According to November figures from the ONS, the total job-to-job moves in the UK between July and September 2021 increased to a record high of 979,000. Analysts say these moves were primarily driven by people opting to leave rather than being dismissed, suggesting that workers feel more empowered than ever to explore new opportunities.
Since the pandemic, employees have been leaving the workforce or switching jobs in their droves in a move dubbed 'the great resignation'. The last two years' events have seemingly encouraged workers to retrain and pursue a new career or seek out more flexible opportunities to improve their work-life balance. For some, the way their employers treated them during the pandemic fuelled the need to find something new. Those employers that did little to alleviate workers' concerns, guarantee job security or provide a safe working environment are now paying the price, with key talent opting to move on.
While changing roles can be a great way to climb the ladder, boost your salary and enhance your skills, leaving a role is still a huge decision, particularly after the uncertainty of the pandemic. If you're reading this and are tempted to look for a new role but don't know if it's the right thing to do, here are some reasons why it could be time to move on.
How did your employer treat staff during the pandemic?
For some employers, keeping workers on their books during the pandemic was enough positive action. And with thousands of people losing their jobs, shouldn't you be grateful to be employed? Of course, holding onto your position during such challenging times is a great relief and not to be taken for granted, especially if your employer operates in a sector badly impacted by Covid-19. However, there are more factors at play, and if you're having doubts, now is an excellent time to evaluate how you were treated and whether more could have been done to support you and the wider team.
Were you offered the opportunity to work from home if your role allowed for such flexibility? Did your manager support you over this time - were they empathetic about your circumstances? Did they have a clear plan in place that was communicated to you, or were you left wondering what was going on? How worried were you about your job security over this period, and what did they do to alleviate these concerns? Has anything changed to benefit employees since the pandemic? If you're not satisfied with the answers, it could be time to look into what other employers are doing for their people and whether they might be a better fit for you.
Is your job what you expected?
Organisations change over time as they adapt to evolving markets and respond to challenges. If you've been doing the same job for a while, you might find your responsibilities have veered off course or that your career trajectory is no longer the same. For example, you might have started with a goal of securing a management position, but the company has since gone on to hire more senior professionals, meaning your chances of progression are limited.
Alternatively, you might be new to a company and find the role hasn't turned out the way you expected or differs too much from what was advertised. Rather than fit into someone else's mould of what your career should look like, explore your options to find something that complements your skills and aspirations.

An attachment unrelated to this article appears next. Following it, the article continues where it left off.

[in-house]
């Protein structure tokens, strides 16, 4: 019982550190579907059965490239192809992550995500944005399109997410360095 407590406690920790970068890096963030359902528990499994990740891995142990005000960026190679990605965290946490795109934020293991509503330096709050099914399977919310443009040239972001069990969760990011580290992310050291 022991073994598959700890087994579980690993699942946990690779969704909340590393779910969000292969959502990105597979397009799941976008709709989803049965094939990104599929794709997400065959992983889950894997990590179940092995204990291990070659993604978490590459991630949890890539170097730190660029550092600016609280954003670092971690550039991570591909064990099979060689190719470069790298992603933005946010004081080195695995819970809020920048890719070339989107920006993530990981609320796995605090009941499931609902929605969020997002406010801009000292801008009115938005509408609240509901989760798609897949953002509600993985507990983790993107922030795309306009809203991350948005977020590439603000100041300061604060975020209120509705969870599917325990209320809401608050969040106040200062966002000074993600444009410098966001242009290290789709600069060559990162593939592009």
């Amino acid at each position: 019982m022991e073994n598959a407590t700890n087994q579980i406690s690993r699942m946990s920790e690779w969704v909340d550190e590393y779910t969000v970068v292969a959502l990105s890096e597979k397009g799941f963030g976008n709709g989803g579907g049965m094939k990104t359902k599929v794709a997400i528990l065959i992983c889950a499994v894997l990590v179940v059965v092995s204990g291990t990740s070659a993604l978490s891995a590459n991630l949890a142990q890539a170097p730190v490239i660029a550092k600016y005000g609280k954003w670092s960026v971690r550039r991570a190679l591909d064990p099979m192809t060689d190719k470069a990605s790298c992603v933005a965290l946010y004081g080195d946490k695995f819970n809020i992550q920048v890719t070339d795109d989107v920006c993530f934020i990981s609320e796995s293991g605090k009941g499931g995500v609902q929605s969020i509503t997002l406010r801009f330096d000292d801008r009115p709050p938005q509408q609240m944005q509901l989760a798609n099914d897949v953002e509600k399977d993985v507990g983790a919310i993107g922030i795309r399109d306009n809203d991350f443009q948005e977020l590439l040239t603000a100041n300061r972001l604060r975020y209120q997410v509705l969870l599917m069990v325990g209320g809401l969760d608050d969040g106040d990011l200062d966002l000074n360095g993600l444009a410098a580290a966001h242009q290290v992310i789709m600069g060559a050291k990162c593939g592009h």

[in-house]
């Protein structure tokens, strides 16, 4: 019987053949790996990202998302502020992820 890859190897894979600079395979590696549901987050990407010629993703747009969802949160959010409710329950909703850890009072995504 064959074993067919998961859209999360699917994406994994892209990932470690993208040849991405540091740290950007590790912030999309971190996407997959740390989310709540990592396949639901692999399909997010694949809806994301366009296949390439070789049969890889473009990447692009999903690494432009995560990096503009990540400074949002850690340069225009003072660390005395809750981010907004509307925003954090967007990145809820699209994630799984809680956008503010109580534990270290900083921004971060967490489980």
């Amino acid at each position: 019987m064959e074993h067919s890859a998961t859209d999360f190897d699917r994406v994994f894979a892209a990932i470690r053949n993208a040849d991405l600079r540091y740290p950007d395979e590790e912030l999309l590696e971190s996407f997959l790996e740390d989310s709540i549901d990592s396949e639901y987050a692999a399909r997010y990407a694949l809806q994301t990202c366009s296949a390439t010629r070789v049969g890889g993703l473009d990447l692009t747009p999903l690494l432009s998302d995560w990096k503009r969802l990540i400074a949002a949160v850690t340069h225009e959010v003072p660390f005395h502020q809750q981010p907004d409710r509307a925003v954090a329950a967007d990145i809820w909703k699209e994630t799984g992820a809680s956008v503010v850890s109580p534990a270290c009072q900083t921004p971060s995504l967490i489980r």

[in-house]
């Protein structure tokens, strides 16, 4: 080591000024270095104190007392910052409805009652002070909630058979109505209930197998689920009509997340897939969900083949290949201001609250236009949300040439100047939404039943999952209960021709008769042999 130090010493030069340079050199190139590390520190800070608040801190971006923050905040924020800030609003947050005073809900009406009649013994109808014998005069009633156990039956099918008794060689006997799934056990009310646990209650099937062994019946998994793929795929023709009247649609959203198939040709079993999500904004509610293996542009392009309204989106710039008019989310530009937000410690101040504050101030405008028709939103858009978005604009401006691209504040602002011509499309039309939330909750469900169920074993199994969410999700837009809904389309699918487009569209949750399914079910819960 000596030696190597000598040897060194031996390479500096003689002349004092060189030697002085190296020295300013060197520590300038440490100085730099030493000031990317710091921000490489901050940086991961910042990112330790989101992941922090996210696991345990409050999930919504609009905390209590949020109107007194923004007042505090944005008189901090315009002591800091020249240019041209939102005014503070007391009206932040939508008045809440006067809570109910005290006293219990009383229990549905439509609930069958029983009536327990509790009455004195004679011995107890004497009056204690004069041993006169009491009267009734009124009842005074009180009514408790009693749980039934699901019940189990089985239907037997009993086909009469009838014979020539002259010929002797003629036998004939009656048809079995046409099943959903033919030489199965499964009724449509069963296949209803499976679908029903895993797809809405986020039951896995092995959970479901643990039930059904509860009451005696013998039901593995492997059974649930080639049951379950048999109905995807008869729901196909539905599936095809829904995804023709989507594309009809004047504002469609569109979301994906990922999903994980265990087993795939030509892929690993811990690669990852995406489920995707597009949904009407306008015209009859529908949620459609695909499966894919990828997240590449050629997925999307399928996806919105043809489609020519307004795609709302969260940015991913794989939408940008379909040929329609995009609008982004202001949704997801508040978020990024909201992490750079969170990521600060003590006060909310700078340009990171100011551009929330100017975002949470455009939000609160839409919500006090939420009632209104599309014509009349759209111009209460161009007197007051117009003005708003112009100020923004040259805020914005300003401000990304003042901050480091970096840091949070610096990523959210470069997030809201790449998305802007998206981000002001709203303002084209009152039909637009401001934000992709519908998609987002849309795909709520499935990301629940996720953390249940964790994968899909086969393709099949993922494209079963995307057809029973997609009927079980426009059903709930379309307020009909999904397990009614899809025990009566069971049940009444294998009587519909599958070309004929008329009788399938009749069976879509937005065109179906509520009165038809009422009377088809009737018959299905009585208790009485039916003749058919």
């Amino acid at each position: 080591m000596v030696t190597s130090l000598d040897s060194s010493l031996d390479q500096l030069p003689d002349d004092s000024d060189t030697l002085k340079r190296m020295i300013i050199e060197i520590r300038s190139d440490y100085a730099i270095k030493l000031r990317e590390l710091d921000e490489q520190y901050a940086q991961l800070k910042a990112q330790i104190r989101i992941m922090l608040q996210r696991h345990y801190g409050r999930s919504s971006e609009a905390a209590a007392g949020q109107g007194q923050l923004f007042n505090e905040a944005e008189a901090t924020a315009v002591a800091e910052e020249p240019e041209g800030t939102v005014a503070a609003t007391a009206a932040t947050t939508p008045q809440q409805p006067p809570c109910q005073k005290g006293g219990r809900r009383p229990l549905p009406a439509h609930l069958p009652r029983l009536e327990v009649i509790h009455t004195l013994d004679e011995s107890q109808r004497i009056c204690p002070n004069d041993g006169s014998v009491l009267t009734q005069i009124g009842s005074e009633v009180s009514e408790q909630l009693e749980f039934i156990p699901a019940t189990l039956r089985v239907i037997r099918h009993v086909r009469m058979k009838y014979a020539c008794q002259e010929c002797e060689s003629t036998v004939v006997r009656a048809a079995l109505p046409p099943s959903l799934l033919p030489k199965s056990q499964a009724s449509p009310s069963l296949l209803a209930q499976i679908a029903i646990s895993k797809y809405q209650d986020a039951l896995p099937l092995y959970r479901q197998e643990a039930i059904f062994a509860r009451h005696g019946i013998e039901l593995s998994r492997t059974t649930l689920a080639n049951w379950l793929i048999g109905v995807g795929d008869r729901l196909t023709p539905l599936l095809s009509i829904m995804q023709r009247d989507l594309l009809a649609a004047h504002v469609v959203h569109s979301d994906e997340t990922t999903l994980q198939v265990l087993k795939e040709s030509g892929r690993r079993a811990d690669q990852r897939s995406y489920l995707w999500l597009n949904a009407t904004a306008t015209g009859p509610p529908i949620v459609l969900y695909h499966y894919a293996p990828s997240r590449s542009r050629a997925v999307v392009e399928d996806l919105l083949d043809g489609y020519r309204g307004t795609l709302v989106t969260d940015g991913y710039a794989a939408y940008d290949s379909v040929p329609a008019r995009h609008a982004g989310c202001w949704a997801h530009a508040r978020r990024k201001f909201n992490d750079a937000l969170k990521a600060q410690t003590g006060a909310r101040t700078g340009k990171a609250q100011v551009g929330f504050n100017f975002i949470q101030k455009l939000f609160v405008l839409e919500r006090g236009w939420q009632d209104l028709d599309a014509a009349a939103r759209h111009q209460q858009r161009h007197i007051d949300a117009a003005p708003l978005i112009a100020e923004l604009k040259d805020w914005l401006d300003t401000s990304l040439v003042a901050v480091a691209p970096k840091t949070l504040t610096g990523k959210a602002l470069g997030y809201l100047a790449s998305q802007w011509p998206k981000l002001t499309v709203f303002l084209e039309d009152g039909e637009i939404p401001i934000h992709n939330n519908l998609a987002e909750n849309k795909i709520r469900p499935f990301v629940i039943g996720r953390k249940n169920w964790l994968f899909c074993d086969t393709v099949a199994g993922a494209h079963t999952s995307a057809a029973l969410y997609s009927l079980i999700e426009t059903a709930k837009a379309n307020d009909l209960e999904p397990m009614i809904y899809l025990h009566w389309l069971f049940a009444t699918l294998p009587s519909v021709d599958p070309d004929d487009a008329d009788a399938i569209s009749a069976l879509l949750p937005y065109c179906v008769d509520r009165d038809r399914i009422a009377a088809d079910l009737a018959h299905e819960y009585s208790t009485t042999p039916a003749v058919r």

Have you gotten too comfortable?
We know the value of being comfortable in your job and having security, but if you believe the convenience of staying in the same role is hindering your career, and there's nowhere else to go in the company, you may want to look at other options. Is there variety in your role, or are you doing the same tasks repeatedly? Are you up to speed with the latest industry knowledge and technical advancements? Are your career aspirations achievable if you stay there? Rather than limit your skills and experience to how one particular company does things, start looking at job descriptions for similar roles and see how many boxes you're ticking.
Would you recommend a friend?
We sometimes tolerate situations for longer than we would expect others to. If a position came up to do the same role as you, would you recommend a friend who fits the bill or warn them to steer clear? If it's the latter, ask yourself why, if it's not good enough for them, why you deem it acceptable for you. List the reasons why you wouldn't recommend your job to someone else and assess whether any of the issues are fixable or if it's time to move on.
Do you get along with your team?
We won't always get along with everyone and, while people will come and go in business, if you constantly feel like a fish out of water, it could come down to the work environment or culture. Even if you love your work, a bad environment can hinder your career growth and seriously impact your happiness and overall mental health.
The good news is that today's employers emphasise communicating their culture and values to attract the best talent. Browsing the careers websites of organisations in your field, reading reviews on Google or Glassdoor, or just connecting with existing and ex-employees on LinkedIn will give you greater insights into what it's really like to work there. Remember, it's a candidate-driven market right now, so don't settle for something that isn't right.
Looking for some guidance?
If you’re thinking about a new opportunity and want to know what’s out there, PRS can help. Our expert team will examine your experience before discussing some of the most rewarding options available to you right now. Send your CV to firstname.lastname@example.org or give us a call on 0207 553 5660 and get one step closer to that dream job.